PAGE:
Wuid ye twa quit yer fechten?

[This post has been provoked by this one, by Ian James Parsley]


Before I embark on this short essay, sure to find no more than a single other in agreement, let me tell you of an encounter I had in Ballymena a number of years ago.

One evening, having given on talk on the Gaelic of the Antrim Glens, now extinct save for the song Airde Chuain being a regular party piece amongst Irish speakers today, I encounter a gentleman from the town, himself an Irish speaker.

He naturally, spoke with a local accent compelling me to inquire if he could he speak Ulster-Scots, he replied that he could not, being from “the wrong end of the town,” the other end being Ulster-Scots speaking in his youth.

He informed me that he could understand Ulster-Scots and that he believed that few could speak the tongue  today.

He related how, whilst he worked with the Forestry Commission, back in 1960s that he would often be called apoun to act an interpreter!

The turquoise in the map indicates 'traditional' Ulster-Scots speaking areas.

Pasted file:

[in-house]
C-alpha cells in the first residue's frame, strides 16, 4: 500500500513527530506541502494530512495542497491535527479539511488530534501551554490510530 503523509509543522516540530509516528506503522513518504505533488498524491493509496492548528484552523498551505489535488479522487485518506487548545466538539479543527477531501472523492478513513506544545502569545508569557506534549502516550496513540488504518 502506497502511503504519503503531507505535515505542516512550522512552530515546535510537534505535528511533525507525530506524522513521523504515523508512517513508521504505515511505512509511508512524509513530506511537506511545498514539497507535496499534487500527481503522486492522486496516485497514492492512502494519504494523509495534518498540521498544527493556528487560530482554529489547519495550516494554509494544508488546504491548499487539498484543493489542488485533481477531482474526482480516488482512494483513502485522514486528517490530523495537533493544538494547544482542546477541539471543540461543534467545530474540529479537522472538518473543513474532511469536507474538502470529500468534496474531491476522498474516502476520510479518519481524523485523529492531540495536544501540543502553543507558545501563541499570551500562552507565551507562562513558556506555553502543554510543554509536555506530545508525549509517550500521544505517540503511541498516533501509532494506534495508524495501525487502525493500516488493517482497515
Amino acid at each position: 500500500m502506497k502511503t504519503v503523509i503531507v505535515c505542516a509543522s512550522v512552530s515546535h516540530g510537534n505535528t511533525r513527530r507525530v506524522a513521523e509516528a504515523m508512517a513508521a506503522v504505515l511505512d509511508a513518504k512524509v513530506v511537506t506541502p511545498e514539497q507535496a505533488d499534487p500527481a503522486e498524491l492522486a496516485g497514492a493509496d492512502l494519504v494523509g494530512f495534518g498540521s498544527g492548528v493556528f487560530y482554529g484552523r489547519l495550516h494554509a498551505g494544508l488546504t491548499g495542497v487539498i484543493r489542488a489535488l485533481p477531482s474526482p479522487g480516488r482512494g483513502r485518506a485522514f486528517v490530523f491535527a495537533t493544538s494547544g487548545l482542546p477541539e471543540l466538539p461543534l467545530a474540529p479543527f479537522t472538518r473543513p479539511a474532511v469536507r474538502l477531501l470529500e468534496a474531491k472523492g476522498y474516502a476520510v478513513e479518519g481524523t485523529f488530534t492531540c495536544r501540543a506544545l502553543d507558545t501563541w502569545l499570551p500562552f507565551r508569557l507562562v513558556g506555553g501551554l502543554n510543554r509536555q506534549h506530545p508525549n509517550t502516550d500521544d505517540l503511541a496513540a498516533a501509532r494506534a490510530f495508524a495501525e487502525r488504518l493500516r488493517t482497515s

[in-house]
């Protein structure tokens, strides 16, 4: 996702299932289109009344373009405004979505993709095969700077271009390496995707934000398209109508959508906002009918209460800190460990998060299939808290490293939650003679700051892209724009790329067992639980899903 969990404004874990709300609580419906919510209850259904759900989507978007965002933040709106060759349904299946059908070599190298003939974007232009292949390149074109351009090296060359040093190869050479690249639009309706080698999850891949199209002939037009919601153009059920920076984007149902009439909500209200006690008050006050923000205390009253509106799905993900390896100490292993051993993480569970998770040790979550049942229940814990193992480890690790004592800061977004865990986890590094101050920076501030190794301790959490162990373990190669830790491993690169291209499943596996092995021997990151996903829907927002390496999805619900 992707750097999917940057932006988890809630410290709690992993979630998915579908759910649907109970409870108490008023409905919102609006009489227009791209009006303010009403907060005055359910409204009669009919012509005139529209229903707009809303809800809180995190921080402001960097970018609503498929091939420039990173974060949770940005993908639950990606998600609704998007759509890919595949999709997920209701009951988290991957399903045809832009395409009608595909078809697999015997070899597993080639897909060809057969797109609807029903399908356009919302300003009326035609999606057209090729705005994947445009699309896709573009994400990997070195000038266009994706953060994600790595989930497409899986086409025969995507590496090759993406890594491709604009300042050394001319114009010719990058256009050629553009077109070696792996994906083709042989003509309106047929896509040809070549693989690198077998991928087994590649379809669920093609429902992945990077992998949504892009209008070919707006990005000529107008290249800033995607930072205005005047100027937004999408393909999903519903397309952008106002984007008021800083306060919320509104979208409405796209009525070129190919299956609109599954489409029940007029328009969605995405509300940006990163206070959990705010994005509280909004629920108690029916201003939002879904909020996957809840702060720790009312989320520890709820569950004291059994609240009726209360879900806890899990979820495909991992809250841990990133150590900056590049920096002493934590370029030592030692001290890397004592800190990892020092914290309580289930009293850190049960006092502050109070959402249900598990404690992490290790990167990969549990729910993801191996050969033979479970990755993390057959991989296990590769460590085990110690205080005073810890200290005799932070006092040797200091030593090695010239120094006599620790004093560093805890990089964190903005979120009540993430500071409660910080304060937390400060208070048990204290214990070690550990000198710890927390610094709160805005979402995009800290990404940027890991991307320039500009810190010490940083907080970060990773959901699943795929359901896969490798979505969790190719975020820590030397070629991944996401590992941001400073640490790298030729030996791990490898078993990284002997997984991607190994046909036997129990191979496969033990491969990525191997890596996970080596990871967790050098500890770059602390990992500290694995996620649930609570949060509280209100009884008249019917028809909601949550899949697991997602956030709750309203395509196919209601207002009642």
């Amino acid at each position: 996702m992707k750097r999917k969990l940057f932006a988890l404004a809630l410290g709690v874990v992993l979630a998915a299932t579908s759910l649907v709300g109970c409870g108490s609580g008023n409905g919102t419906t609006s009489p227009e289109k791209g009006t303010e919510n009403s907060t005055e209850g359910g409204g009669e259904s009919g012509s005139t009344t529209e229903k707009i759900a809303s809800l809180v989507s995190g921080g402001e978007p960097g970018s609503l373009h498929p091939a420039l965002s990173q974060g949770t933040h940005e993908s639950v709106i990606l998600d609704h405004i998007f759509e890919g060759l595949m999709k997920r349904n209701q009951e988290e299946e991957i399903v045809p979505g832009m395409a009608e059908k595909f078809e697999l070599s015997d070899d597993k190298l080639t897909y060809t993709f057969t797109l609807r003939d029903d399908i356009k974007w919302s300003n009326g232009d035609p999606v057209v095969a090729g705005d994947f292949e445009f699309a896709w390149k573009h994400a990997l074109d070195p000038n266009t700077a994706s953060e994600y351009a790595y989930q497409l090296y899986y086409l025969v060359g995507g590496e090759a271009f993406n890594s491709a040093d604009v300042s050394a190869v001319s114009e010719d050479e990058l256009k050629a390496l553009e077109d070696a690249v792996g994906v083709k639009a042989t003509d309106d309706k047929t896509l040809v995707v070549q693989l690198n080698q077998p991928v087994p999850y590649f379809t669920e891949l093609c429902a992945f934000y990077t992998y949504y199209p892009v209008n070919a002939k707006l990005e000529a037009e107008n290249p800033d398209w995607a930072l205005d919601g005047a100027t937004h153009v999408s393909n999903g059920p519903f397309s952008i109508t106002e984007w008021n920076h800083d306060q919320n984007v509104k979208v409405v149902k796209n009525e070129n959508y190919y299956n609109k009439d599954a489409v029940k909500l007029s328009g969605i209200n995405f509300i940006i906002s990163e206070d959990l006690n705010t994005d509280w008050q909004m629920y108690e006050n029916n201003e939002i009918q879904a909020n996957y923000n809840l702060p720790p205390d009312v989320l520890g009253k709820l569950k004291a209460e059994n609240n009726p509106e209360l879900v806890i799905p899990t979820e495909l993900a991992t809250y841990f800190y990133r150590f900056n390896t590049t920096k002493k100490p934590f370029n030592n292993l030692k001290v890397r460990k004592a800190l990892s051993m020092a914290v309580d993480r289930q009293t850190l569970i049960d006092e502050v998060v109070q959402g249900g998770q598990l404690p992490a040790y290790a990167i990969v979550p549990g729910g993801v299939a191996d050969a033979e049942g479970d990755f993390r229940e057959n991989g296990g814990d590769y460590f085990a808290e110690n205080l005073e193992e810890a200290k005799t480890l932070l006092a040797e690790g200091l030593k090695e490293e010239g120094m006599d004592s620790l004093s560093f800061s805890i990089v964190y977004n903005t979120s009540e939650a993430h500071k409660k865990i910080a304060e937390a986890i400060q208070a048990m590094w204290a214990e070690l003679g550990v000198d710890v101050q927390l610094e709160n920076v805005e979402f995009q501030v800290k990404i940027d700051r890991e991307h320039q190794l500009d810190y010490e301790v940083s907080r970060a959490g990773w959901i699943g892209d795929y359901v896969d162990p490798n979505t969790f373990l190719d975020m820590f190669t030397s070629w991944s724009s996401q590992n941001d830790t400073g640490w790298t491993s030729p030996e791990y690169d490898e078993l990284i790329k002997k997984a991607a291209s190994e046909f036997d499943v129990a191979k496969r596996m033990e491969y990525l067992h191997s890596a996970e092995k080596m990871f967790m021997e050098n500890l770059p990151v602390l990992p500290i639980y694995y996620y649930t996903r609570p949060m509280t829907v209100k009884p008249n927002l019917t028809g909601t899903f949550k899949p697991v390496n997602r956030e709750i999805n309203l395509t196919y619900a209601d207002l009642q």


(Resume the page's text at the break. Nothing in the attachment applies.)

The Belfast bosses being unable to understand the Scots speech of his fellow workers, whilst he of course could.

But you ask, did he not have a Ballymena accent, therefore, is that not Ulster-Scots?

Evidently not.

Since the ‘Good Friday Agreement’, much of the debate around Ulster-Scots has centred around its position with regards to the Irish language, incredibly with little reference to its relationship with English.

Some politicians, notably, Nelson McCausland and Lord Laird demand equality with the Irish language – ‘pound for pound equality’.

‘Pound for Pound’ is in my view not practical but with regards to the principle, my opinion has always been, “fadhb ar bith” – no problem.

Recently, in an online debate with Ian Parsley, the politician and Ulster-Scots activist, I have discovered that not all Ulster-Scots activists agree with the McCausland / Laird view.